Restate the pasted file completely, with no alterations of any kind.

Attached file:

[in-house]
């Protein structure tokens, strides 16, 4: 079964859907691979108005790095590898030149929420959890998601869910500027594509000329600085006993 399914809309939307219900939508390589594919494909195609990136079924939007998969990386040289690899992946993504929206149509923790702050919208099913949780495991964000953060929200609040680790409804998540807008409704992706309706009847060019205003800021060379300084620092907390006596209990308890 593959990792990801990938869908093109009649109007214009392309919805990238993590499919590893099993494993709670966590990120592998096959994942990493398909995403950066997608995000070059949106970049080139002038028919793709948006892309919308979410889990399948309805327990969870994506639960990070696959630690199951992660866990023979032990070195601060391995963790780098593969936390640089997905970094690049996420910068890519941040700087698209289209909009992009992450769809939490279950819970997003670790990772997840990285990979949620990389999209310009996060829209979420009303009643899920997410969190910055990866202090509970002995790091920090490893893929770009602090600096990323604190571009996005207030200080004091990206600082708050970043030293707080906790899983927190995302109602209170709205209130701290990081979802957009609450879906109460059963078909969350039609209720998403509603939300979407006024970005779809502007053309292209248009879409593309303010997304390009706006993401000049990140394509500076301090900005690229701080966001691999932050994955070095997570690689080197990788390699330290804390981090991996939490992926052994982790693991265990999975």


[in-house]
């Protein structure tokens, strides 16, 4: 079964859907691979108005790095590898030149929420959890998601869910500027594509000329600085006993 399914809309939307219900939508390589594919494909195609990136079924939007998969990386040289690899992946993504929206149509923790702050919208099913949780495991964000953060929200609040680790409804998540807008409704992706309706009847060019205003800021060379300084620092907390006596209990308890 593959990792990801990938869908093109009649109007214009392309919805990238993590499919590893099993494993709670966590990120592998096959994942990493398909995403950066997608995000070059949106970049080139002038028919793709948006892309919308979410889990399948309805327990969870994506639960990070696959630690199951992660866990023979032990070195601060391995963790780098593969936390640089997905970094690049996420910068890519941040700087698209289209909009992009992450769809939490279950819970997003670790990772997840990285990979949620990389999209310009996060829209979420009303009643899920997410969190910055990866202090509970002995790091920090490893893929770009602090600096990323604190571009996005207030200080004091990206600082708050970043030293707080906790899983927190995302109602209170709205209130701290990081979802957009609450879906109460059963078909969350039609209720998403509603939300979407006024970005779809502007053309292209248009879409593309303010997304390009706006993401000049990140394509500076301090900005690229701080966001691999932050994955070095997570690689080197990788390699330290804390981090991996939490992926052994982790693991265990999975």